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National Electrical Code Articles and Information

Based on the 2014 NEC

by Mark Lamendola

National Electrical Code Tips: Article 690 -- Solar Photovoltaic Systems, Part 9

Only about 15% to 20% of the work of installing a Solar Photovoltaic (PV) System is electrical. But that electrical portion can easily result in disaster if not done correctly. Thus, Article 690 provides requirements for that portion.

  1. PV modules (other than ac current modules) are marked with several specifically required types of information, such as the polarity of the terminals (or leads). They are also marked with six ratings [690.51]. Before you install a module, read the markings to ensure it is actually the correct module for your application.
  2. Alternating current PV modules are also marked with several specifically required types of information. But instead of the six ratings, they are marked with five [690.52].
  3. Direct current PV power sources are marked with five ratings [690.53]; read the ratings before installing the module.
  4. You must mark all places where there's a point of interconnection between an interactive system point and any other source(s). The marking must be at an accessible point at the disconnecting means as a power source, with the rated ac output current and the nominal operating ac voltage [690.54].
  5. If the PV system has energy storage (e.g., batteries), mark the system with the maximum operating voltage, equalization voltage, and the polarity of the grounded circuit conductor [690.55].
  6. Any structure with a stand-alone (not connected to utility or other source) PV system must have a permanent directory or plaque installed on its exterior [690.56(A)]. The purpose of this is to inform first responders that there's an energy source and to inform them where the disconnect is.
  7. To the preceding point, you also need that plaque if the PV system disconnect isn't located where the service is located [690.56(B)].
  8. If the structure has "Rapid Shutdown," you must install a plaque or directory saying so [690.56(C)].
  9. If a load disconnect has multiple sources of power, the disconnect must disconnect all of them when in the OFF position [690.57].
  10. If you have an interactive system, you can use only inverters and ac modules listed as interactive [690.58]. One reason for this requirement is to ensure the inverter or ac module won't backfeed the utility during an outage; that's how utility workers get electrocuted, an experience that they don't exactly relish.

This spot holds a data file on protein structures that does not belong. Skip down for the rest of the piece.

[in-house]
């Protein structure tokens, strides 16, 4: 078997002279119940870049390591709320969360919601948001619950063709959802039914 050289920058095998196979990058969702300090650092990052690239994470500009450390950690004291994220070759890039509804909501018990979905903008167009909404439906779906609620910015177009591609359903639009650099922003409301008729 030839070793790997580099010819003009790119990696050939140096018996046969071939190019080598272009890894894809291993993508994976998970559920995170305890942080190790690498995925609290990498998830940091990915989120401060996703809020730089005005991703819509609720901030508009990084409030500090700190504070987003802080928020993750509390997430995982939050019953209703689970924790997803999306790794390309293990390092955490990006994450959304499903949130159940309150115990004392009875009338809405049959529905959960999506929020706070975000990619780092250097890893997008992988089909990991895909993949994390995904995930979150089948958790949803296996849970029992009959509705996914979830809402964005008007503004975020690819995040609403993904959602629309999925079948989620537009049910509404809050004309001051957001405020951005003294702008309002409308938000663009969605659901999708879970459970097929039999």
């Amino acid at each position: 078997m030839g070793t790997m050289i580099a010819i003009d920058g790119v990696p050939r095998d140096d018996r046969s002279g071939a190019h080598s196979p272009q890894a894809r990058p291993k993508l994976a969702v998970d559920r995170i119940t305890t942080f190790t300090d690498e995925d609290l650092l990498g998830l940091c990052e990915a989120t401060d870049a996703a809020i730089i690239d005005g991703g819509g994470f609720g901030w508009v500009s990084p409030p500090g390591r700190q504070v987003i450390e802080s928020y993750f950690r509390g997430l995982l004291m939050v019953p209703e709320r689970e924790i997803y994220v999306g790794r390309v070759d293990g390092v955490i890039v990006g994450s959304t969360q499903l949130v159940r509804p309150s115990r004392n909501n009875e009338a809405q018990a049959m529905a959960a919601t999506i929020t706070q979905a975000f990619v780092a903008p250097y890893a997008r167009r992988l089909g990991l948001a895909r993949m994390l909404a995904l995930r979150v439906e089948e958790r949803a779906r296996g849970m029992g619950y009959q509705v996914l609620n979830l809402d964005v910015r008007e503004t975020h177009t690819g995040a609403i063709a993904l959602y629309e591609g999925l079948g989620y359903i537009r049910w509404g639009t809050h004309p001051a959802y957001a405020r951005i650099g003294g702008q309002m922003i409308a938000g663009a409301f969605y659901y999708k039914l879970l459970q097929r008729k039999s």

How the NEC is arranged

  1. The first four Chapters of the NEC apply to all installations.
  2. Article 90 precedes Chapter One, and establishes the authority of the NEC.
  3. Article 80 follows the body of the NEC; it exists as Annex H. It provides the requirements for administration.
  4. Chapters 5, 6, and 7 are the "special" chapters, covering special: occupancies, equipment, and conditions (in that order).
  5. Chapter 8 provides the requirements for communications systems.
  6. Chapter 9 provides tables.
  7. The appendices provide mostly reference information.
  8. Appendix D contains examples that every NEC user should study.

Try your NEC moxy:

  • Do you know the difference between bonding and grounding? Hint: Look in the NEC, Article 100.
  • Does the NEC refer to grounding incorrectly in any of its articles? Yes! So be careful to apply the Article 100 definitions. Don't ground where you should bond.
  • When doing motor load calculations, which Article covers hermetic motors? Answer: While Article 440 covers the application of hermetic motors, it does so only by amending Article 430 because hermetic motors are a special case of motors. For motor load calculations, refer to Article 430.
  • Does the NEC provide a voltage drop requirement? Yes! It does so in a special case, which is Article 648 Sensitive Electronic Equipment. But for general applications, it does not provide a requirement; it merely provides a recommendation in a couple of FPNs.
  • Take our Code Quizzes.

Remember other applicable codes, rules, standards, and references:

  • OSHA's electrical worker safety rules.
  • IEEE standards.
  • NETA standards.
  • NFPA standards.
  • International Codes (if applicable to the installation).
  • State Codes (if the state has them).
  • Local ordinances and permit requirements.
  • Local fire codes.
  • Manufacturer requirements or guidelines.
  • Customer security requirements.
  • Industry standards.
  • Your company's own internal standards, practices, and procedures.
  • Engineering drawing notes.




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